A war lost in Tashkent

Calm before the storm Calm before the storm: Ayub Khan with Zulfiqar Ali Bhutto (second from left) | Getty Images


The history of war is as old as the humans themselves. The forms of war, its techniques, strategies and artifices, however, have changed with the course of time. The wars in the olden times concluded with the victor occupying the lands of the vanquished and making its people slaves. Such occurrence has become highly improbable, if not impossible, in the modern times in the wake of international laws pertaining to wars, and in the presence of global institutions.

Today, the narratives about wars have assumed more significance than the war itself. The parties to the conflict have their own versions of the motives, the trigger, the ground situation and the outcome. Such narratives linger on even when the enmity is over. Hence, the narrative formed later to support a version of conflict does not help in resolving the conflict itself.

Looking at the past 50 years, since the war of 1965, there arise many aspects relating to the war of narratives such as: was it the first war that the two countries fought?; was it initiated by Operation Gibraltar?; was Operation Gibraltar a reaction to India’s occupation of Kargil peaks?; who actually had a stronger hold during the war and could be termed as victor?; what was the role of the international powers and how did the war affect the future relations of the two countries and the regional situation?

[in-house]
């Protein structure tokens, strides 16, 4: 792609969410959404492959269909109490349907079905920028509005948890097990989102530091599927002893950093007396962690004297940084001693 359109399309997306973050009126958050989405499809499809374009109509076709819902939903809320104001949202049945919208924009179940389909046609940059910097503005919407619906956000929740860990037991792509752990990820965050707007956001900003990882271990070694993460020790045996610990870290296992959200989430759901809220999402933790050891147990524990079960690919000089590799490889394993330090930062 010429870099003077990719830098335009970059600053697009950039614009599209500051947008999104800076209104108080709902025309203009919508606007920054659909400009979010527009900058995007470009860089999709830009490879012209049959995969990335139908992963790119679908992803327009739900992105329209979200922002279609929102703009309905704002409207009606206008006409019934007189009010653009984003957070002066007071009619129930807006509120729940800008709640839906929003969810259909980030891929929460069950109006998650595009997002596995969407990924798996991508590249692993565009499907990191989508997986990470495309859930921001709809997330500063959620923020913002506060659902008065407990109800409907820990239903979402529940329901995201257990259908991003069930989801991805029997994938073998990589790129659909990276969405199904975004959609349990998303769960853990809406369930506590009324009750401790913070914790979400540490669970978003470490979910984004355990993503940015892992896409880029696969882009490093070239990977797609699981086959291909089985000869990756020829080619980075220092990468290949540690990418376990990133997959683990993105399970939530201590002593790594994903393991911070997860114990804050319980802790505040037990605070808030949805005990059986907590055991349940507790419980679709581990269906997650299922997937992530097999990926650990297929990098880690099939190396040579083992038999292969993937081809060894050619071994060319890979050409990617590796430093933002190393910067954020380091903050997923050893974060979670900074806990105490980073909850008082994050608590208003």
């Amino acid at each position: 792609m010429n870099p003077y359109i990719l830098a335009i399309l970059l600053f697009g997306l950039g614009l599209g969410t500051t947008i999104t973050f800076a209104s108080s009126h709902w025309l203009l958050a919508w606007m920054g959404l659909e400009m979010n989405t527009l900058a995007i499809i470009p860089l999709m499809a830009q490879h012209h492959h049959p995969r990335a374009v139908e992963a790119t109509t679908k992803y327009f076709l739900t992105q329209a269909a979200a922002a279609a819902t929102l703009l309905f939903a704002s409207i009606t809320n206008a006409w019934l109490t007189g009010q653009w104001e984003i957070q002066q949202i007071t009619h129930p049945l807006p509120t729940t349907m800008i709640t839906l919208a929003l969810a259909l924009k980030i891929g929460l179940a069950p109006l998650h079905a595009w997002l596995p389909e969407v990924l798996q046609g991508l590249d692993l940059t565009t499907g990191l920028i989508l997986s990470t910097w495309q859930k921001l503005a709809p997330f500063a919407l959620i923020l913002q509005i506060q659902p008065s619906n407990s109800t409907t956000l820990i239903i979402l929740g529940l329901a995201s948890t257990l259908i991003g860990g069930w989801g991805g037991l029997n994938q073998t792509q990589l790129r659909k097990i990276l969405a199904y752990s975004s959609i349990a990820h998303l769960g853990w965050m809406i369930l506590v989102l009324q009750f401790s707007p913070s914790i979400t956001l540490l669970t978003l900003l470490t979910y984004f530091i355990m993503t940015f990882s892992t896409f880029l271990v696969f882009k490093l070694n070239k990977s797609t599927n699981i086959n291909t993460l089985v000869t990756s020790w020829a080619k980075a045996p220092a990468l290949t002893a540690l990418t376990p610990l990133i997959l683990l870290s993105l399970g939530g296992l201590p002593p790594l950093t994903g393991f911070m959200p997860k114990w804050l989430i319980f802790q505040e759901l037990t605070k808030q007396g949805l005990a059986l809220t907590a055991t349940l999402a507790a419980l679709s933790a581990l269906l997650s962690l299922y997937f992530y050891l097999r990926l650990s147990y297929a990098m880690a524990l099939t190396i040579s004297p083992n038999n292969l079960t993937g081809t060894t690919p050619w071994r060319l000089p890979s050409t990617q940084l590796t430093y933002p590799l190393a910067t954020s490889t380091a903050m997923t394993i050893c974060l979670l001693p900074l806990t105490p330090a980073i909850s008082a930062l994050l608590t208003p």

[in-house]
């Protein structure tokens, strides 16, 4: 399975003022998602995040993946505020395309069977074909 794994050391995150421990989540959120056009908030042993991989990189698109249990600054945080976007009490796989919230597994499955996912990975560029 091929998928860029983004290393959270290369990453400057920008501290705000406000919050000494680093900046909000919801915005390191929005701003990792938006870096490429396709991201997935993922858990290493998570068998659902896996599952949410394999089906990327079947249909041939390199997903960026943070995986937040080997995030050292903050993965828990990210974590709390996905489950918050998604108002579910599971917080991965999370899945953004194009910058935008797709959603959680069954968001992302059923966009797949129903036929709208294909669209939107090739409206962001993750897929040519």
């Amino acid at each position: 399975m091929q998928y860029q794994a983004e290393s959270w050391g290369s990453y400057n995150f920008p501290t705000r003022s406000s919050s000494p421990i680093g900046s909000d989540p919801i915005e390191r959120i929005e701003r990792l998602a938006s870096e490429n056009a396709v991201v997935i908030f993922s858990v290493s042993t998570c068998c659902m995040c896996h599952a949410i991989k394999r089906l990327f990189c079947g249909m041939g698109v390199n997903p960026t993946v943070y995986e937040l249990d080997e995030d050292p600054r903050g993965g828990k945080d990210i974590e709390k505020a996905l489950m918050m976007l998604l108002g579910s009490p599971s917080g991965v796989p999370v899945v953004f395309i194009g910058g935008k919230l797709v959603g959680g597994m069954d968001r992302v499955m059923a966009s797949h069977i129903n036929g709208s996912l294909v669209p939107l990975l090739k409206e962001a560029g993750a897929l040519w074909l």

A number of politicians, army generals, journalists and intellectuals have contributed their versions of the event. For a common Pakistani, however, the 1965 war was the first direct attack on the country’s solidarity. Despite the adversary being a much larger entity, Pakistan managed to push it back.

War in any form yields destruction, but the stories of bravery and sacrifices by soldiers, the national spirit during the war, unanimity and harmony among divergent political forces as well as accord and unity at the state level, and the spirited contribution by writers, poets and artists on the performance of the national armed forces reflected the emotional state of the nation during and after the war. These are some of the memories that the Pakistanis feel proud of. The common perception in the country is that the war was not lost on the ground, but at the negotiation table in Tashkent.

In the same backdrop, and also as its consequence, the role of the army became important in Pakistan’s national politics. The Tashkent Declaration was the basis on which Zulfiqar Ali Bhutto founded his campaign against president Ayub Khan and used the emotions of the nation in his favour.

The 1965 war is also significant in the context of the Pakistan-US relations. The widespread perception that Washington would not only support but help it proved wrong. After the war, Khan wrote the book Friends, Not Masters in which he expressed his disappointment. On the other hand, the war strengthened the ties between Pakistan and China.

The 1965 war was not the first time that Pakistan and India were face to face on the battlefront. They confronted each other over the Kashmir issue immediately after independence. The bilateral trade relations and movement across the border, however, continued with intermittent breaks.

The dispute exists even today and threatens peace. Nevertheless, while the possibility of a direct and full-fledged war between the two countries has almost diminished thanks to their nuclear potentials, the prospect of finding sustainable peace is also unlikely. It is obvious that Kashmir is at the forefront of this chequered relations. How can we expect normalcy if the Kashmir issue remains unresolved?
Rehman is director of Institute of Policy Studies in Islamabad.

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